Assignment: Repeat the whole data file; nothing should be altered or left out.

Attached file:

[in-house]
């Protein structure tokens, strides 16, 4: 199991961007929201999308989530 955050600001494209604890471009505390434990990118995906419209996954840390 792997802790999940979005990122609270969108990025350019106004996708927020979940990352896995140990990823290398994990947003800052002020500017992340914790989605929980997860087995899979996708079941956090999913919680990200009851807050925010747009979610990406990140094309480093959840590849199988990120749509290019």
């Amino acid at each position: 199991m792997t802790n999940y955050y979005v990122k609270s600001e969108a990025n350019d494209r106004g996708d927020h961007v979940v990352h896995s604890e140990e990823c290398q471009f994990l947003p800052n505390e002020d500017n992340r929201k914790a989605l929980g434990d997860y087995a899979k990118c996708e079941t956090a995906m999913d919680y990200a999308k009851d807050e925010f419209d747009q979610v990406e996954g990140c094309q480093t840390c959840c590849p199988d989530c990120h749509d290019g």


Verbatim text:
[in-house]
């Protein structure tokens, strides 16, 4: 199991961007929201999308989530 955050600001494209604890471009505390434990990118995906419209996954840390 792997802790999940979005990122609270969108990025350019106004996708927020979940990352896995140990990823290398994990947003800052002020500017992340914790989605929980997860087995899979996708079941956090999913919680990200009851807050925010747009979610990406990140094309480093959840590849199988990120749509290019």
């Amino acid at each position: 199991m792997t802790n999940y955050y979005v990122k609270s600001e969108a990025n350019d494209r106004g996708d927020h961007v979940v990352h896995s604890e140990e990823c290398q471009f994990l947003p800052n505390e002020d500017n992340r929201k914790a989605l929980g434990d997860y087995a899979k990118c996708e079941t956090a995906m999913d919680y990200a999308k009851d807050e925010f419209d747009q979610v990406e996954g990140c094309q480093t840390c959840c590849p199988d989530c990120h749509d290019g």